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Links to guidelines

On this page you can find a collection of helpful links to guidelines that are already in place. These guidelines are published by several organisations or researchers and have different focuses.

We have organised them in following groups:

  • General Guidelines
  • Guidelines for Publishers
  • Guidelines for Experiments
  • Guidelines on Reporting

This is not an exhaustive list of guidelines and we would appreciate any recommendations on additional material on this list. Please drop as an Email: info@paasp.net

 

General Guidelines

Proposal for Safeguarding Good Scientific Practice by the German Research Foundation (DFG). The first recommendations were published in 1997 with an updated version published in 2013. It builds “the basis for the DFG’s continuing endeavours to accord the highest importance to safeguarding good scientific practice as an essential prerequisite for research and as the core task of self-regulation in research”.

The WHO provides in this handbook guidance for research institutions and individual researchers to improve the quality of their research data. These practices were especially designed for a non-regulatory quality management system.

Review of best practices and presentation of new guidelines with a focus on preclinical studies relevant to human neurological and psychiatric disorders.

Intended to provide an europe-wide reference, this code addresses  the proper conduct and principled practice of systematic research in the medical, natural and social sciences and the humanities. It was established in 2010 by 31 research funding and performing organisations from 22 countries, together with All European Academies (ALLEA).

First document of a series released by different working groups as  a  basis for further  discussions. The ESF presents here the basic ideas for the need to capture information about the progress, productivity and quality of research and whether these systems are already in place or need to be established.

This document describes the complex field of assessing the impact of research. Pros and cons of different methodologies are discussed focusing on impact assessment in relation to public research funding.

The work of this group is the extension of a previous working group on this topic and completed the previous guidelines in respect to research output. e.g. publication, intellectual property, commercialisation...

In this viewpoint the assessing value in biomedical research is discussed based on research that is Productive, High-quality, Reproducible, Shareable and Translatable (PQRST).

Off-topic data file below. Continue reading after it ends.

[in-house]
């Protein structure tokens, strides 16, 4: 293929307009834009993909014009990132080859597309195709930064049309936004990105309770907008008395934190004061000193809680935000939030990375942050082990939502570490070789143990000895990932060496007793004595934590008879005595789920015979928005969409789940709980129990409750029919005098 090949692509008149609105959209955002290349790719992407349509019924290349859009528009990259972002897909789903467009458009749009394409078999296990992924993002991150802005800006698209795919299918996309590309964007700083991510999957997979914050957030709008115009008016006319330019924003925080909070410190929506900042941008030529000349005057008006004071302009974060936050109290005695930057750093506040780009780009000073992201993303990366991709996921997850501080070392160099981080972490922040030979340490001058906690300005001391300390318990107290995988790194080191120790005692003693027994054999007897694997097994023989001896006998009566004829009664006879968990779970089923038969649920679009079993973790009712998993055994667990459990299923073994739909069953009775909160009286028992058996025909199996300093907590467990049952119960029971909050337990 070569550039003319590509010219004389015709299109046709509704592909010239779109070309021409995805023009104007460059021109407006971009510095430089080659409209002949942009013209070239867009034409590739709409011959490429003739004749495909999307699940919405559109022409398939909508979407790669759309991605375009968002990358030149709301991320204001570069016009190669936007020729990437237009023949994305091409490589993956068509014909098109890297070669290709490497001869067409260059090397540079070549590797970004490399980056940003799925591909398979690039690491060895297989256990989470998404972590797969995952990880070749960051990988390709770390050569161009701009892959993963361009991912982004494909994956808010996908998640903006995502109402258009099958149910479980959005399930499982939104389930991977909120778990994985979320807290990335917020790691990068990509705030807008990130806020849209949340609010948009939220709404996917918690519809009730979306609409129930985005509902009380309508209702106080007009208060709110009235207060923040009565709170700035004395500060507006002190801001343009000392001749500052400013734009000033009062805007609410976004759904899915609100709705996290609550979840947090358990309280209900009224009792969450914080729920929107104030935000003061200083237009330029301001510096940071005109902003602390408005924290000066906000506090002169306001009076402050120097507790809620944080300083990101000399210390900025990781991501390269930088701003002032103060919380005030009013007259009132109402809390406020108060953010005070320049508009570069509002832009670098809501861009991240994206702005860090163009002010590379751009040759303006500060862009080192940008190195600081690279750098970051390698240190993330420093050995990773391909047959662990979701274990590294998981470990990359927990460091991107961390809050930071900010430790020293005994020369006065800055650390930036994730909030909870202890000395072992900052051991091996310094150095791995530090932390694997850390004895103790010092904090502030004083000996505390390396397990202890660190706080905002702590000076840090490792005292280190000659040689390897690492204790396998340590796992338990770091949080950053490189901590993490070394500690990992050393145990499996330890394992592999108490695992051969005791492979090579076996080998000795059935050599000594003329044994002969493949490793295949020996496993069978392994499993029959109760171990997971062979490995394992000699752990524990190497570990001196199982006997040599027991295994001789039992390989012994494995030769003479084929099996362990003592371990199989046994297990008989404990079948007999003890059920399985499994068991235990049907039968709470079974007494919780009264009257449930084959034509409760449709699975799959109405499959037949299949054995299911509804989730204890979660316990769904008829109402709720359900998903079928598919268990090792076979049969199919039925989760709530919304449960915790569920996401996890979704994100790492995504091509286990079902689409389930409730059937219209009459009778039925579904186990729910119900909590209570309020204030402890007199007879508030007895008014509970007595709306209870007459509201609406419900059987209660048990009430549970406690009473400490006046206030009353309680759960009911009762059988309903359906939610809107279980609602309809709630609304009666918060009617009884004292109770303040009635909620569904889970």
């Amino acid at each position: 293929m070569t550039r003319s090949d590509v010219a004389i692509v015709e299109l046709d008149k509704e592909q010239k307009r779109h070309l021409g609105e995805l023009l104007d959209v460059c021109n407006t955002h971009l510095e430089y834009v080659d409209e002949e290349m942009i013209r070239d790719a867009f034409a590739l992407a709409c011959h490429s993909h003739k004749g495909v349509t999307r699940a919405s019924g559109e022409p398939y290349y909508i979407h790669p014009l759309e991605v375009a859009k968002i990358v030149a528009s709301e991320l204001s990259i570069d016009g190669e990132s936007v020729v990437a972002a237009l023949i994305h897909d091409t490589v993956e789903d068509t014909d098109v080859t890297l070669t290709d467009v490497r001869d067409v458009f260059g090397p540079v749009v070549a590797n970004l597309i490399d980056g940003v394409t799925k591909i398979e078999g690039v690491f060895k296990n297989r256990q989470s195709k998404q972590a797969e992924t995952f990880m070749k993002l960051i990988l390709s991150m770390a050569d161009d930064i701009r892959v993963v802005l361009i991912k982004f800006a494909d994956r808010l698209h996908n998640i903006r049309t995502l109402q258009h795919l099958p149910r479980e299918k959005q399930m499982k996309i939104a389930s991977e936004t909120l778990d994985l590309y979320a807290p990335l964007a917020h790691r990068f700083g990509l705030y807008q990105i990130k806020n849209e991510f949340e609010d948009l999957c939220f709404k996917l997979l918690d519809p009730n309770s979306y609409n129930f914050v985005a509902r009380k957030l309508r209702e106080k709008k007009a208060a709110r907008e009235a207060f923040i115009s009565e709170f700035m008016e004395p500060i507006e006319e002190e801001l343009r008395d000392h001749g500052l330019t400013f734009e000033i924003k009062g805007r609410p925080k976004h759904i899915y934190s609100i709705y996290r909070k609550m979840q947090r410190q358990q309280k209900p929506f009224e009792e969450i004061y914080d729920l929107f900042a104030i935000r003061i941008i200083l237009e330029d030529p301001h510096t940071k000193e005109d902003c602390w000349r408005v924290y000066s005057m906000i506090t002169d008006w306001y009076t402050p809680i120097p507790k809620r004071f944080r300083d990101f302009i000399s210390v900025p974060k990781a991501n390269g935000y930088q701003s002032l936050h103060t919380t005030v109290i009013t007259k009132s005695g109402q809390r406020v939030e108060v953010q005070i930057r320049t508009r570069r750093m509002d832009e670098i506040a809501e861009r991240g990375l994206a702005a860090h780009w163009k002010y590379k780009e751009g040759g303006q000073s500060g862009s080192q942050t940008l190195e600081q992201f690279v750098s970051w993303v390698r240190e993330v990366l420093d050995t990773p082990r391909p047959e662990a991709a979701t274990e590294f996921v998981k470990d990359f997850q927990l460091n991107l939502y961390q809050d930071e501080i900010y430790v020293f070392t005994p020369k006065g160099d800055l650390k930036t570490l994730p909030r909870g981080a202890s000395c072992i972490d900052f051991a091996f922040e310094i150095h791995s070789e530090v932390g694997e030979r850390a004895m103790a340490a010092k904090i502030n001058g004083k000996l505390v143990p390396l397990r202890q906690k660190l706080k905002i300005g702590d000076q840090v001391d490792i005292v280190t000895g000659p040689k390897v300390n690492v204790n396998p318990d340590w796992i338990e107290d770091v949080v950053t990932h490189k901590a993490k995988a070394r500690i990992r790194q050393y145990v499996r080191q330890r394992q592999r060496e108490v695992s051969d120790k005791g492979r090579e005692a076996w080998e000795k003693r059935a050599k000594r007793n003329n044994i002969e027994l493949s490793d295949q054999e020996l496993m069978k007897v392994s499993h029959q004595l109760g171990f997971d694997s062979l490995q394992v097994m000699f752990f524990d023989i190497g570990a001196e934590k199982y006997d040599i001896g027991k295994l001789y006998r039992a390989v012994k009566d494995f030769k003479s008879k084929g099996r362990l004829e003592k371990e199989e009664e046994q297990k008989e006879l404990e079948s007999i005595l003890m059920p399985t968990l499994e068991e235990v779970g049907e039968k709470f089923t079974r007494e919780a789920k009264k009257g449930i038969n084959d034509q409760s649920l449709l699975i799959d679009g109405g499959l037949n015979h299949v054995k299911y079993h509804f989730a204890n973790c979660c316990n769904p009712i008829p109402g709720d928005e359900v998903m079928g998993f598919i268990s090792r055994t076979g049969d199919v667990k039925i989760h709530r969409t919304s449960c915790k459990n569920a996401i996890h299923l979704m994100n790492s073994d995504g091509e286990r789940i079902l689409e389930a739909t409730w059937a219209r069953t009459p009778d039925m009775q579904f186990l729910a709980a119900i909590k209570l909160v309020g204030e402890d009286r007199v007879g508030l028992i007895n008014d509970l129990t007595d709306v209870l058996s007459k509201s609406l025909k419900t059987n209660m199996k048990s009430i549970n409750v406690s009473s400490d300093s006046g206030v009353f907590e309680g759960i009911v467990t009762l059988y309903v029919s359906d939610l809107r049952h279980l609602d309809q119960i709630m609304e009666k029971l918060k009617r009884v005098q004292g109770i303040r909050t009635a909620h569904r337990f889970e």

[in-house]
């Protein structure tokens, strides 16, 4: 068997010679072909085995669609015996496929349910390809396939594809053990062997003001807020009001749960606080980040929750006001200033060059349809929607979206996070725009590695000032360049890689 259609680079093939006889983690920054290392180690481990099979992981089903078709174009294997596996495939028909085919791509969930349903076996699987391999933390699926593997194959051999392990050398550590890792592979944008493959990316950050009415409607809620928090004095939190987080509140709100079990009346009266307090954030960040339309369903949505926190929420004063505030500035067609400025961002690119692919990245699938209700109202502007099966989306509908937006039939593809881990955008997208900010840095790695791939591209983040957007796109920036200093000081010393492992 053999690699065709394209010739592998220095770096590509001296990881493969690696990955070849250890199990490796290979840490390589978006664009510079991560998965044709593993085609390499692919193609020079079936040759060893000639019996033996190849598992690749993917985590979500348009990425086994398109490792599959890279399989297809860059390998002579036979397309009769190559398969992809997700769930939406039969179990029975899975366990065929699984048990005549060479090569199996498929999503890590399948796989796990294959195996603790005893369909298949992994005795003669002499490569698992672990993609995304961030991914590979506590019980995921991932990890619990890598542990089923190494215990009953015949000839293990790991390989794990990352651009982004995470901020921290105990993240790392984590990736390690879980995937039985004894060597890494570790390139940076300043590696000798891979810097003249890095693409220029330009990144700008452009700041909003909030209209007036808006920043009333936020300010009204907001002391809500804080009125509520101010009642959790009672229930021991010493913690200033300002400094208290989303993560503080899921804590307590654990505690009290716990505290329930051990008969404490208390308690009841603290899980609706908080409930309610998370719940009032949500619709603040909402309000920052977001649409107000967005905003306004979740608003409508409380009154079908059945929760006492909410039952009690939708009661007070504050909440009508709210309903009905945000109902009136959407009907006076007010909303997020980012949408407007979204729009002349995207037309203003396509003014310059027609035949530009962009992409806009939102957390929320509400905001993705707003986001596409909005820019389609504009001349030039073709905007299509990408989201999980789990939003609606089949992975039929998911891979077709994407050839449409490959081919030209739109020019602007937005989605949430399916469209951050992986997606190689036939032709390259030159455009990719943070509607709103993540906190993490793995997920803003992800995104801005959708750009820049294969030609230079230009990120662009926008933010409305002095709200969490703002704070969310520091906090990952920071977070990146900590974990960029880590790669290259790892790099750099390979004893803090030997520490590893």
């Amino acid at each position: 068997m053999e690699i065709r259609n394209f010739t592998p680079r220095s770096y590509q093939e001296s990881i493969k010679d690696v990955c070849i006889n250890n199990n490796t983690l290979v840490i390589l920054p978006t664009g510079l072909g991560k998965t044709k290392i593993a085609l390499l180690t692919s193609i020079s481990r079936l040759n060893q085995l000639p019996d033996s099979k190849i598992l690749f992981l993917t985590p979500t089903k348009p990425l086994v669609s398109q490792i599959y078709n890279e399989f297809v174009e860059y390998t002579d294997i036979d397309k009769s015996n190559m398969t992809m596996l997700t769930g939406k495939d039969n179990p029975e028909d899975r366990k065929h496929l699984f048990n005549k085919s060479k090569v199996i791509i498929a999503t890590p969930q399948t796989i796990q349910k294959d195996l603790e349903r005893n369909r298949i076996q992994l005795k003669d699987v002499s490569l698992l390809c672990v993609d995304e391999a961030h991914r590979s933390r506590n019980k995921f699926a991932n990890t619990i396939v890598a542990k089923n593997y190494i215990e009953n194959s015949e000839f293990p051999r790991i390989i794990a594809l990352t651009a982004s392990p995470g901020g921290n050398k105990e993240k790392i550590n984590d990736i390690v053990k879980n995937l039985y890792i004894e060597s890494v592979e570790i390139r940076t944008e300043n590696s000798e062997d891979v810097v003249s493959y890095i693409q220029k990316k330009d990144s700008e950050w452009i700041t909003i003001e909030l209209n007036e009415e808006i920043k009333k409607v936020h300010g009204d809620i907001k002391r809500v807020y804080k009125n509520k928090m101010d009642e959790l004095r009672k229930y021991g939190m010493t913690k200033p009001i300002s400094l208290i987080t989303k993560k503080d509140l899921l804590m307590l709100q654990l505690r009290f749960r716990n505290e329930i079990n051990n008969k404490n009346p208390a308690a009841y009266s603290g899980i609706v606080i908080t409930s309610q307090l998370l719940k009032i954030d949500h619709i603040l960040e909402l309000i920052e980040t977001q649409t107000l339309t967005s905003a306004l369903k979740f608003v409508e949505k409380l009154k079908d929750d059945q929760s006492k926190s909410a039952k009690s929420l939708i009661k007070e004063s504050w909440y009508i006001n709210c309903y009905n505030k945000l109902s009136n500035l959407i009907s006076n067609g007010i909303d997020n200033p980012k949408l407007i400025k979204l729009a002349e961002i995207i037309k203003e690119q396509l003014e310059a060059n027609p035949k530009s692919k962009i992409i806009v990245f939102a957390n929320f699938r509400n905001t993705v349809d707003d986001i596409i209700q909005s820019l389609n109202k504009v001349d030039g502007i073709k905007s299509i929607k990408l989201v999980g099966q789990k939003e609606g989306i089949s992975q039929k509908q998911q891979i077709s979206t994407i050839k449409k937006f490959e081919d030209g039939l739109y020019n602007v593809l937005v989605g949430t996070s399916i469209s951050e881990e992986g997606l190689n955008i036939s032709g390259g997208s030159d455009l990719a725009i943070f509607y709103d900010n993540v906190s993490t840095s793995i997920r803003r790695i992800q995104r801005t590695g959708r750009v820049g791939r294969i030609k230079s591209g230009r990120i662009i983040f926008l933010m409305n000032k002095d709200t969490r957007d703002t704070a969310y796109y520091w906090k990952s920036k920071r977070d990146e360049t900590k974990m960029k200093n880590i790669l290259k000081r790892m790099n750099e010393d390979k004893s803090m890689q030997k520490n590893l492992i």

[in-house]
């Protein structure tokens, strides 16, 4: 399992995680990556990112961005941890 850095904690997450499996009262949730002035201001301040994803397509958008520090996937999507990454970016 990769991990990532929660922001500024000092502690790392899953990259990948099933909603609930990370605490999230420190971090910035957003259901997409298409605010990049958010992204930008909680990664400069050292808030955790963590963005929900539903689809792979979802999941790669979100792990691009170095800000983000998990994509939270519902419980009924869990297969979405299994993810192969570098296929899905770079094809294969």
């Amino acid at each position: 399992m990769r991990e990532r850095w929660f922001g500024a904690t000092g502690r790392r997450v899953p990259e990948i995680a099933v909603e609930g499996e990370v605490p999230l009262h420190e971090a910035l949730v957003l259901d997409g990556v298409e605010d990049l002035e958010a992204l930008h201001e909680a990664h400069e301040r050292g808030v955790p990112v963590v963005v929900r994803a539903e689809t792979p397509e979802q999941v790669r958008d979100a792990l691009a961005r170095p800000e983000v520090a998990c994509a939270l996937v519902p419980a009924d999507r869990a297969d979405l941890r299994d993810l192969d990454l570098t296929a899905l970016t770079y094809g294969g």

Guidelines for Publishers

The Committee on Publication Ethics was established in 1997 and has grown to over 10000 members. It provides advice on publication ethics, but also on how to handle misconduct in scientific publications.

Brian Nosek et al. present in this communication an informative introduction to standards set-up by the Transparency and Openness Promotion (TOP) committee to facilitate a culture of open research (e.g. the publication of null results). A comprehensive table is provided summarizing the eight standards and three levels of TOP guidelines.

Guidelines for Transparency and Openness Promotion (TOP) in Journal Policies and Practices which are published by the Center for Open Science (COS).

 

Guidelines for Experiments

Guidelines about the Minimum Information a Flow Cytometry Experiment should contain. These guidelines give a general overview on how to report cytometry experiments.

This webpage provides useful information on how to publish data derived from flow cytometry experiments in particular when analysing T-cells and NK-cells. It describes the set of information and data to be included in material and method sections to be able to understand and reproduce published experiments.

Comprehensive guidelines especially designed for research in animal models of stroke. However, it does contain basic aspects that can be applied to other animal experiments.

 

Guidelines on Reporting

Overview of published guidelines on reporting preclinical research.

Guideline on how to cite bioresources (CoBRA).

Introduction to the EQUATOR Network, which provides resources, education and training to facilitate good research reporting and assists in the development, dissemination and implementation of robust reporting guidelines.

“STROBE stands for an international, collaborative initiative of epidemiologists, methodologists, statisticians, researchers and journal editors involved in the conduct and dissemination of observational studies, with the common aim of STrengthening the Reporting of OBservational studies in Epidemiology.”
On their homepage they provide for example a checklist of items that should be reported in observational studies.

These guidelines were presented by the National Centre for the Replacement, Refinement and Reduction of Animals in Research (NC3Rs) and provide an excellent checklist, which includes a range of factors to consider when performing and/or publishing experiments involving animals.

  • Steckler et al. 2016 editorial in psychopharmacology

These recently published guidelines for the Journal of Psychopharmacology are a great example on information to be reported with animal experiments.